Many events have been marking the hundredth anniversary of the end of World War I, including several on New York stages – among them, the solo play “Private Peaceful,” the “docudrama”/concert “All is Calm”…and, now, an unusual and startling hybrid piece, “The Head and The Load,” running for little more than a week at the Park Avenue Armory, where it uses a cacophony of words and images, music and dance to bring us the war as it played out in Africa.
In 1914, when World War I began, seven European nations had colonized all but two nations (Ethiopia and Liberia) on the continent of Africa. During the war, the British, French and German colonizers employed as many as two million Africans as porters and carriers. The title of the piece, conceived by South African artist William Kentridge, comes from a Ghanaian proverb, “the head and the load are the troubles of the neck.” It is a bitter truth that those African noncombatants took it in the neck, suffering the brunt of the casualties – perhaps hundreds of thousands of deaths. Near the end of “The Head and the Load,” a projection along the back wall of the stage, which runs the entire width of the Armory’s cavernous Wade Thompson Drill Hall, presents a close-up of a roster of names and numbers and causes of death –- typhus, yellow fever, exhaustion, etc. A group of performers stand on stage, their crisply delineated shadows looming like spirits over the roster of death, as they sing a mournful African song.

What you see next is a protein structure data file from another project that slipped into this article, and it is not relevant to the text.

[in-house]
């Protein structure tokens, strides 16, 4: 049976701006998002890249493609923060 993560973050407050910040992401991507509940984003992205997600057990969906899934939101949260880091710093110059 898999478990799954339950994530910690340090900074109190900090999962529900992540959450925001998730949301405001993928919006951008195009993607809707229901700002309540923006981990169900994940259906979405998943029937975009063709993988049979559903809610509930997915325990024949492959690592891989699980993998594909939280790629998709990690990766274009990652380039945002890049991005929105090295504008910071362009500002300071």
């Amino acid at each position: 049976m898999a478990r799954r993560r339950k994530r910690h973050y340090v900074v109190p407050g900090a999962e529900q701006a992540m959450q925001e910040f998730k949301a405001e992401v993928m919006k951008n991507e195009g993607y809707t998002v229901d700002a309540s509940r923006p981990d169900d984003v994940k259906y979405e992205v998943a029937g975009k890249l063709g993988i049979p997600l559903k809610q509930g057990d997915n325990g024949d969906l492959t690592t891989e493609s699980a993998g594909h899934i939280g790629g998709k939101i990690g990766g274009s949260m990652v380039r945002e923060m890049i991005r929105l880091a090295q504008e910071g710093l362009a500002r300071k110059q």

Such powerful moments are interspersed throughout the 90-minute bombardment of a show that presents history as chaos.
“Can one find the truth in the fragmented and incomplete? Can one think about history as collage, rather than narrative?” Kentridge asks these questions in a note in the program; we know his answer is yes, because of the show he has created. The artist sees a connection between the war and Dadaism, the avant-garde art movement that began in 1916, and embodied nonsense as a commentary on the breakdown of norms brought about by the battling. And so “The Head and the Load” features – among many examples — “Frantz Fanon translated into siSwati; Tristan Tzara in isiZulu; Wilfred Owen in French and dog-barking”….as well as Setswana’s proverbs and phrases from a handbook of military drills. (Some of this gets English subtitles; most doesn’t)
And that’s just the speeches. Composers Philip Miller and Thuthuka Sibisi mix African war chants and folk songs with a German waltz and the English national anthem, as well as pastiches of European composers like the impressionist Ravel and the expressionist Schoenberg.
Individual performers — a caricature of a French imperialist, an African soldier dancing in a kind of death march, a solo viola player (Mario Gotoh), a vocalist (Nhlanhla Mahlangu) with an old-fashioned Victrola atop her head – put some of this over, but “The Head and the Load” is mostly a mammoth group effort, performed by African singers and dancers, and The Knights, a Grammy-nominated orchestral collective based in Brooklyn.